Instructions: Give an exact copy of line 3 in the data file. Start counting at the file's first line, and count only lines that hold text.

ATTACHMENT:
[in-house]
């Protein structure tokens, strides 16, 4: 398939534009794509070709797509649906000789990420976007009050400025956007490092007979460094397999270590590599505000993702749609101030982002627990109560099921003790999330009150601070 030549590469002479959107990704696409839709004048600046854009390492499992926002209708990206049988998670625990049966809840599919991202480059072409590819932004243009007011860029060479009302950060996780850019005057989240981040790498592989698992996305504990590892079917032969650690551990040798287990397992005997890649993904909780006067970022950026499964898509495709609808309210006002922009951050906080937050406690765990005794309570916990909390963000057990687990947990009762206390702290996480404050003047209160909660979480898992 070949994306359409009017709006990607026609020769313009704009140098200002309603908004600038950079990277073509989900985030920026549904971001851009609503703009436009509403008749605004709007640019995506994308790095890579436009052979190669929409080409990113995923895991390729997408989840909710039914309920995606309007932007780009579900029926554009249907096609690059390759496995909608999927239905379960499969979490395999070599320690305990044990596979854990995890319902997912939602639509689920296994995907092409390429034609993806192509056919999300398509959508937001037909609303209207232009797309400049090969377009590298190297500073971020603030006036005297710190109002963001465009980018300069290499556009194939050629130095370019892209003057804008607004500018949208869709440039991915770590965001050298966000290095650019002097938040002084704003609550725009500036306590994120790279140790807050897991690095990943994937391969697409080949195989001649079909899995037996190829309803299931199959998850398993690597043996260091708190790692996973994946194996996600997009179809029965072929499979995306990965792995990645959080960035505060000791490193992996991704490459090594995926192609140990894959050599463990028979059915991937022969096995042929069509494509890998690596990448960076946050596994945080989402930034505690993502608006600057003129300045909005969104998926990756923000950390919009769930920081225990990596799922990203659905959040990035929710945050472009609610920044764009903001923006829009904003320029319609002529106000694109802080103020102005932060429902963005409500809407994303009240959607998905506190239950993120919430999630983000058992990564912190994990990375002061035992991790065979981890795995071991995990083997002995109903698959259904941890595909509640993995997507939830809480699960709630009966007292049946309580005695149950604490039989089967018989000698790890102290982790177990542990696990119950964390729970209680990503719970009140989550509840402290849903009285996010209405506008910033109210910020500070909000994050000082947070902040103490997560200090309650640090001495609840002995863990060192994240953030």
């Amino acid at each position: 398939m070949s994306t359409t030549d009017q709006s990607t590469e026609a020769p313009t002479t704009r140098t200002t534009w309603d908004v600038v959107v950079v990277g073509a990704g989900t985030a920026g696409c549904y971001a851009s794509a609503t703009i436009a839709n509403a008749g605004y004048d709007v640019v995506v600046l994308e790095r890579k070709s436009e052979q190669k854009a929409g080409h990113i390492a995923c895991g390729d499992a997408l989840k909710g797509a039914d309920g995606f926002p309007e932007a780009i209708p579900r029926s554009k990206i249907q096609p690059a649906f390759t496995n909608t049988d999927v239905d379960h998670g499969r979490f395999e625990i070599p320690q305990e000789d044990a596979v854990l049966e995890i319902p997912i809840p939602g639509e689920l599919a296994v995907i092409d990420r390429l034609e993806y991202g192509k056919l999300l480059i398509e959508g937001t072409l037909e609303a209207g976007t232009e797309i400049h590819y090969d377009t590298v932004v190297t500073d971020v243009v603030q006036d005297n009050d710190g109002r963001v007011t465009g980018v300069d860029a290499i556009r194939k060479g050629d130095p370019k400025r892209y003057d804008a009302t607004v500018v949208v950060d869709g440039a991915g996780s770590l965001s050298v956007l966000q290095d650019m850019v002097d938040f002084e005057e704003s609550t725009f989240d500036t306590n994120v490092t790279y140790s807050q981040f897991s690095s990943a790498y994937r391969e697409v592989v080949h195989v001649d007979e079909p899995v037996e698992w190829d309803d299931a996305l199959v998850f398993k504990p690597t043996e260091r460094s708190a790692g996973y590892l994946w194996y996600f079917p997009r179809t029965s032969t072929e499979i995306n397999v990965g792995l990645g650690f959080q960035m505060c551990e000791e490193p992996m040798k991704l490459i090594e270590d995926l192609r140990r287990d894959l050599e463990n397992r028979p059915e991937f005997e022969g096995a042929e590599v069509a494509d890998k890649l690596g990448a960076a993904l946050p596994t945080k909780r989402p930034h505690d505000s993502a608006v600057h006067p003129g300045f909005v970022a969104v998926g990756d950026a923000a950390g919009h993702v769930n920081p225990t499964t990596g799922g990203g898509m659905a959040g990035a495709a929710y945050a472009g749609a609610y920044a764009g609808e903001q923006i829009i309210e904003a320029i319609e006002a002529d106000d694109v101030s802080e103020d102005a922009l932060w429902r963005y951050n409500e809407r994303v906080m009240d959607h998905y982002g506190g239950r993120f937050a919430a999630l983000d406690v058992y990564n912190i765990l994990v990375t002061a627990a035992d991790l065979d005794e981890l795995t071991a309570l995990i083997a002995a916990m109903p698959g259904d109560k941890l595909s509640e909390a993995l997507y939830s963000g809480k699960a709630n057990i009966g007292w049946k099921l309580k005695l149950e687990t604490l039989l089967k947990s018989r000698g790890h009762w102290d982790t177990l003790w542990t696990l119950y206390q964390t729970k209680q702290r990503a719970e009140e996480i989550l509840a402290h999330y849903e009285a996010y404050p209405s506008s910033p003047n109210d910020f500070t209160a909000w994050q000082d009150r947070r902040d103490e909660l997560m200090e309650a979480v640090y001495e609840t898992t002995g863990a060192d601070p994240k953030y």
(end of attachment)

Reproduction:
């Amino acid at each position: 398939m070949s994306t359409t030549d009017q709006s990607t590469e026609a020769p313009t002479t704009r140098t200002t534009w309603d908004v600038v959107v950079v990277g073509a990704g989900t985030a920026g696409c549904y971001a851009s794509a609503t703009i436009a839709n509403a008749g605004y004048d709007v640019v995506v600046l994308e790095r890579k070709s436009e052979q190669k854009a929409g080409h990113i390492a995923c895991g390729d499992a997408l989840k909710g797509a039914d309920g995606f926002p309007e932007a780009i209708p579900r029926s554009k990206i249907q096609p690059a649906f390759t496995n909608t049988d999927v239905d379960h998670g499969r979490f395999e625990i070599p320690q305990e000789d044990a596979v854990l049966e995890i319902p997912i809840p939602g639509e689920l599919a296994v995907i092409d990420r390429l034609e993806y991202g192509k056919l999300l480059i398509e959508g937001t072409l037909e609303a209207g976007t232009e797309i400049h590819y090969d377009t590298v932004v190297t500073d971020v243009v603030q006036d005297n009050d710190g109002r963001v007011t465009g980018v300069d860029a290499i556009r194939k060479g050629d130095p370019k400025r892209y003057d804008a009302t607004v500018v949208v950060d869709g440039a991915g996780s770590l965001s050298v956007l966000q290095d650019m850019v002097d938040f002084e005057e704003s609550t725009f989240d500036t306590n994120v490092t790279y140790s807050q981040f897991s690095s990943a790498y994937r391969e697409v592989v080949h195989v001649d007979e079909p899995v037996e698992w190829d309803d299931a996305l199959v998850f398993k504990p690597t043996e260091r460094s708190a790692g996973y590892l994946w194996y996600f079917p997009r179809t029965s032969t072929e499979i995306n397999v990965g792995l990645g650690f959080q960035m505060c551990e000791e490193p992996m040798k991704l490459i090594e270590d995926l192609r140990r287990d894959l050599e463990n397992r028979p059915e991937f005997e022969g096995a042929e590599v069509a494509d890998k890649l690596g990448a960076a993904l946050p596994t945080k909780r989402p930034h505690d505000s993502a608006v600057h006067p003129g300045f909005v970022a969104v998926g990756d950026a923000a950390g919009h993702v769930n920081p225990t499964t990596g799922g990203g898509m659905a959040g990035a495709a929710y945050a472009g749609a609610y920044a764009g609808e903001q923006i829009i309210e904003a320029i319609e006002a002529d106000d694109v101030s802080e103020d102005a922009l932060w429902r963005y951050n409500e809407r994303v906080m009240d959607h998905y982002g506190g239950r993120f937050a919430a999630l983000d406690v058992y990564n912190i765990l994990v990375t002061a627990a035992d991790l065979d005794e981890l795995t071991a309570l995990i083997a002995a916990m109903p698959g259904d109560k941890l595909s509640e909390a993995l997507y939830s963000g809480k699960a709630n057990i009966g007292w049946k099921l309580k005695l149950e687990t604490l039989l089967k947990s018989r000698g790890h009762w102290d982790t177990l003790w542990t696990l119950y206390q964390t729970k209680q702290r990503a719970e009140e996480i989550l509840a402290h999330y849903e009285a996010y404050p209405s506008s910033p003047n109210d910020f500070t209160a909000w994050q000082d009150r947070r902040d103490e909660l997560m200090e309650a979480v640090y001495e609840t898992t002995g863990a060192d601070p994240k953030y």